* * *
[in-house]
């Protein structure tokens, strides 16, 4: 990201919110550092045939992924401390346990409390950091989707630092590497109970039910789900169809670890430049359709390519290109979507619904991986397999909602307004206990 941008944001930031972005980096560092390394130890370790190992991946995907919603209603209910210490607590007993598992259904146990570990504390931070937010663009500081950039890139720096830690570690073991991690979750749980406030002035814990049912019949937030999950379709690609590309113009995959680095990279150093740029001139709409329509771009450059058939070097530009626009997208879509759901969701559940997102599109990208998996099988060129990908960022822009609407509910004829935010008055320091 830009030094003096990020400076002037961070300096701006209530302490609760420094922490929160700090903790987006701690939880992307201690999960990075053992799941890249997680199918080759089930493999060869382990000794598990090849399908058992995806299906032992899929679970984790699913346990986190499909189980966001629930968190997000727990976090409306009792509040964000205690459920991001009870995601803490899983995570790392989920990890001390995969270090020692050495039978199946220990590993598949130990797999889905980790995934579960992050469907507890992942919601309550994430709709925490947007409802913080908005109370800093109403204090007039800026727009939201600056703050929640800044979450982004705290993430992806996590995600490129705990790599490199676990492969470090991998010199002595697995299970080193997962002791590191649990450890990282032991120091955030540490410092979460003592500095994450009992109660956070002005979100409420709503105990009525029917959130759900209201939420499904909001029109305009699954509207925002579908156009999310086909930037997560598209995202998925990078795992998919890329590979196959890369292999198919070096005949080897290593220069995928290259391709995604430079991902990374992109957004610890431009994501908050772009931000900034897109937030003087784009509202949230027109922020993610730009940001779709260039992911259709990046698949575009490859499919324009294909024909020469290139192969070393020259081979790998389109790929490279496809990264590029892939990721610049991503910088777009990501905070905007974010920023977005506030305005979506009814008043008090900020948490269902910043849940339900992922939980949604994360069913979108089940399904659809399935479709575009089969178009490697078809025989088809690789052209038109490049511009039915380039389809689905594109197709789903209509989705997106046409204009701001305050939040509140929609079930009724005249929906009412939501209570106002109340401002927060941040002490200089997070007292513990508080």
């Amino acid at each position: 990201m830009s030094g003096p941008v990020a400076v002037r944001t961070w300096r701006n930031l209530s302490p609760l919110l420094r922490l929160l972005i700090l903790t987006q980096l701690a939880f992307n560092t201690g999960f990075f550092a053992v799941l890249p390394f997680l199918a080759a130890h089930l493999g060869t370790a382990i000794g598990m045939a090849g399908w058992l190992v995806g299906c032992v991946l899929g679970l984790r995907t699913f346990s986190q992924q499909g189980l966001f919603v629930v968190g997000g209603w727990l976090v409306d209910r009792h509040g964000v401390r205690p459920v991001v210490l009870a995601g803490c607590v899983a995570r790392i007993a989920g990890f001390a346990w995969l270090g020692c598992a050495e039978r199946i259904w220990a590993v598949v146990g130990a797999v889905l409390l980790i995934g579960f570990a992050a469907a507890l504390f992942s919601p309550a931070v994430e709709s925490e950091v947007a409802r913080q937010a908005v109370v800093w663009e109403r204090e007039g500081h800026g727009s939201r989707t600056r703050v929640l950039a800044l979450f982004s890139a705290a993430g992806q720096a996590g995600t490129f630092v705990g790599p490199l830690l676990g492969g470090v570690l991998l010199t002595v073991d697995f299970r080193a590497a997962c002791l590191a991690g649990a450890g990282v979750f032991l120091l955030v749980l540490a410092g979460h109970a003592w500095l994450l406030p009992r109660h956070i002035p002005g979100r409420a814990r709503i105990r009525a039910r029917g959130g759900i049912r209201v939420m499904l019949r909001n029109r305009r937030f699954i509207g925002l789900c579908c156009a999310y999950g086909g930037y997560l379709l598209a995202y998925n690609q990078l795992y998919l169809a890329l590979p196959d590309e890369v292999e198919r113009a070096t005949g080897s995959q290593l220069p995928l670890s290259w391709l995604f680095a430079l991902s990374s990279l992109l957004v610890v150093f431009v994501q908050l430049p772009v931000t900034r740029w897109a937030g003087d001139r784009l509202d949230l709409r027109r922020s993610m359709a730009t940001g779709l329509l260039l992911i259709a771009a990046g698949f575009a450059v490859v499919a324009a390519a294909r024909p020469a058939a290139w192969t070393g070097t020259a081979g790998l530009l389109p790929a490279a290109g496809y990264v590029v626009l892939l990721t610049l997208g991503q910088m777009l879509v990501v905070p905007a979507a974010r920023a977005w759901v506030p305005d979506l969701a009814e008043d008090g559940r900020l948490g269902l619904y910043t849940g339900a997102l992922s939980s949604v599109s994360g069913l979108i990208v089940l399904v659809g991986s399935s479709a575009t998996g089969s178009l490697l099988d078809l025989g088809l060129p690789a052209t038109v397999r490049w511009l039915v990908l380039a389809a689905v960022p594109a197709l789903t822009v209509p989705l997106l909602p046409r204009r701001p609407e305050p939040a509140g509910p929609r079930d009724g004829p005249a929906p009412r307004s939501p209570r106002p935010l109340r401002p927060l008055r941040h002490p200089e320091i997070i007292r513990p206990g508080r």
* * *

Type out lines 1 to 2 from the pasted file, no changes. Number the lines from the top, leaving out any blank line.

[in-house]
């Protein structure tokens, strides 16, 4: 990201919110550092045939992924401390346990409390950091989707630092590497109970039910789900169809670890430049359709390519290109979507619904991986397999909602307004206990 941008944001930031972005980096560092390394130890370790190992991946995907919603209603209910210490607590007993598992259904146990570990504390931070937010663009500081950039890139720096830690570690073991991690979750749980406030002035814990049912019949937030999950379709690609590309113009995959680095990279150093740029001139709409329509771009450059058939070097530009626009997208879509759901969701559940997102599109990208998996099988060129990908960022822009609407509910004829935010008055320091 830009030094003096990020400076002037961070300096701006209530302490609760420094922490929160700090903790987006701690939880992307201690999960990075053992799941890249997680199918080759089930493999060869382990000794598990090849399908058992995806299906032992899929679970984790699913346990986190499909189980966001629930968190997000727990976090409306009792509040964000205690459920991001009870995601803490899983995570790392989920990890001390995969270090020692050495039978199946220990590993598949130990797999889905980790995934579960992050469907507890992942919601309550994430709709925490947007409802913080908005109370800093109403204090007039800026727009939201600056703050929640800044979450982004705290993430992806996590995600490129705990790599490199676990492969470090991998010199002595697995299970080193997962002791590191649990450890990282032991120091955030540490410092979460003592500095994450009992109660956070002005979100409420709503105990009525029917959130759900209201939420499904909001029109305009699954509207925002579908156009999310086909930037997560598209995202998925990078795992998919890329590979196959890369292999198919070096005949080897290593220069995928290259391709995604430079991902990374992109957004610890431009994501908050772009931000900034897109937030003087784009509202949230027109922020993610730009940001779709260039992911259709990046698949575009490859499919324009294909024909020469290139192969070393020259081979790998389109790929490279496809990264590029892939990721610049991503910088777009990501905070905007974010920023977005506030305005979506009814008043008090900020948490269902910043849940339900992922939980949604994360069913979108089940399904659809399935479709575009089969178009490697078809025989088809690789052209038109490049511009039915380039389809689905594109197709789903209509989705997106046409204009701001305050939040509140929609079930009724005249929906009412939501209570106002109340401002927060941040002490200089997070007292513990508080």